cover image The Girl in Red

The Girl in Red

Christina Henry. Berkley, $16 trade paper (304p) ISBN 978-0-451-49228-9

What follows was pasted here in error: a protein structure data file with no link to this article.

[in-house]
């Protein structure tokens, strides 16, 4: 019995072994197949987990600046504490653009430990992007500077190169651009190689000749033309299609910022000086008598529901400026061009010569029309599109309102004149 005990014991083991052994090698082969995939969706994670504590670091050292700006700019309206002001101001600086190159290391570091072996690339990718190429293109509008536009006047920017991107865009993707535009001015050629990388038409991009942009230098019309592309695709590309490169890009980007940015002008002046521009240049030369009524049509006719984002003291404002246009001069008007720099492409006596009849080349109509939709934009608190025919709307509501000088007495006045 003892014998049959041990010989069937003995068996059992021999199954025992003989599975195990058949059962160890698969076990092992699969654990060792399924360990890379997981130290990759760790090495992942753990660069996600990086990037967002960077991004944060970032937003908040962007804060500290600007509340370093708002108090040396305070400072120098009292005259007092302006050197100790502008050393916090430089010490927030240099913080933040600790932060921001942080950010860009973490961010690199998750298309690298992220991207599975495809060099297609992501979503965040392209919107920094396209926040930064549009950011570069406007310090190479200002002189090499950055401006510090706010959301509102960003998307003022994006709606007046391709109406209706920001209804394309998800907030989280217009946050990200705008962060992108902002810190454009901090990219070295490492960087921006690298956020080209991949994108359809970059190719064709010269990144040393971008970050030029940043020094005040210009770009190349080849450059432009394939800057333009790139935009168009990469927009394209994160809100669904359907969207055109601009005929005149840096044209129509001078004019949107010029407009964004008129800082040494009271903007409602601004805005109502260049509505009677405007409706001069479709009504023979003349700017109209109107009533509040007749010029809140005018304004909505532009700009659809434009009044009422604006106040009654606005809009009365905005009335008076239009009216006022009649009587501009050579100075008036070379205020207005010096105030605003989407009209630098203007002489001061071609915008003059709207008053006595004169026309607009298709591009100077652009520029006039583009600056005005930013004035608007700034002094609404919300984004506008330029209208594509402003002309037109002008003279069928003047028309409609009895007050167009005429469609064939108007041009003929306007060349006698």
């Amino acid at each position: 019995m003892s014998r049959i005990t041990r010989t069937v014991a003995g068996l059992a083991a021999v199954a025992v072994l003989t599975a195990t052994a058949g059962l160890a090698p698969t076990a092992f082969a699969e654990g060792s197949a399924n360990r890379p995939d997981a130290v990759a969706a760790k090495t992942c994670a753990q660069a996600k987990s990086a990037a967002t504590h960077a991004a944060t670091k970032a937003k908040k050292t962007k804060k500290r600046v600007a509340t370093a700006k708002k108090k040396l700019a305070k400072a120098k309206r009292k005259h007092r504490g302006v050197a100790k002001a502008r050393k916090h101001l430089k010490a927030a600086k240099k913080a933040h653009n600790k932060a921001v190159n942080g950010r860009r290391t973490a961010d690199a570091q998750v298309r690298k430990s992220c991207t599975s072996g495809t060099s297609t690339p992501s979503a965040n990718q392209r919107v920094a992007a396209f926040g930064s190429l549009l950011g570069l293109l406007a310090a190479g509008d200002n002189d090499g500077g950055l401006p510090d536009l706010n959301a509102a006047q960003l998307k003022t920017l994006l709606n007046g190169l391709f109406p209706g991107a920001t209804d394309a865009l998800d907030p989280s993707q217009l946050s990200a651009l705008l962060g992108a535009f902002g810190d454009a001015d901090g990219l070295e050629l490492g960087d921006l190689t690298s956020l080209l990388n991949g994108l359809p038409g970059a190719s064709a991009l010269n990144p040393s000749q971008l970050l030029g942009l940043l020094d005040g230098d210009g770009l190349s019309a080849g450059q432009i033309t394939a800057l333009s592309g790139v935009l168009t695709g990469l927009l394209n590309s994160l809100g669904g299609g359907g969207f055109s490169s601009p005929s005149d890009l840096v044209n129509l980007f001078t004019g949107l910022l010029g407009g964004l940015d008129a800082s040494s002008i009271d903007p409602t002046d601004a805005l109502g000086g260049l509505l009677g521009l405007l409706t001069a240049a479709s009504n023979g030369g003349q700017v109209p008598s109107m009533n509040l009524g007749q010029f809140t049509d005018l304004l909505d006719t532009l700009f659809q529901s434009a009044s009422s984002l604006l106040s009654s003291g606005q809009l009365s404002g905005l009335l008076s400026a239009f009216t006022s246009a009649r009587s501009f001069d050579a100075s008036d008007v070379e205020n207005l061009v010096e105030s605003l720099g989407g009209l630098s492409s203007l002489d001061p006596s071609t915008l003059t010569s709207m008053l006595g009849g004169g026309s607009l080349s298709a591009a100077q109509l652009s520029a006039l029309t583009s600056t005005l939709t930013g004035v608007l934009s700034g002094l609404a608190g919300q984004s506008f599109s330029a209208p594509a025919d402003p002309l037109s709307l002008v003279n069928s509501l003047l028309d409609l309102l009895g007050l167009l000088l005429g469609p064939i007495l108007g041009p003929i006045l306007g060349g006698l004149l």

Henry’s sharp, unsettling rendition of “Little Red Riding Hood” explores whether a healthy sense of paranoia and extensive knowledge of horror fiction rules will increase Red’s chances of post-pandemic survival, especially given her increased vulnerability due to her gender and prosthetic leg. Three months after the start of the Crisis—an illness that has killed most of the populace and is somehow creating creepy, monstrous creatures—Red is determined to reach her grandmother’s rural home, despite the obstacles of patrols (government and otherwise), devastated infrastructure, her determination not to use a gun, and the deprivations and hardships of the lengthy trek. Red (nee Cordelia) is a prickly but sympathetic protagonist, imbued with a fierce and admirable determination to protect herself and her loved ones, but even armed with resolution and a hand ax, she may not reach her destination. Henry (Lost Boy: The True Story of Captain Hook) satisfyingly upends the familiar tale of a clever girl, a dangerous wolf, and a brave savior, and folklore fans will enjoy this bloody near-future variation on a familiar theme. (June)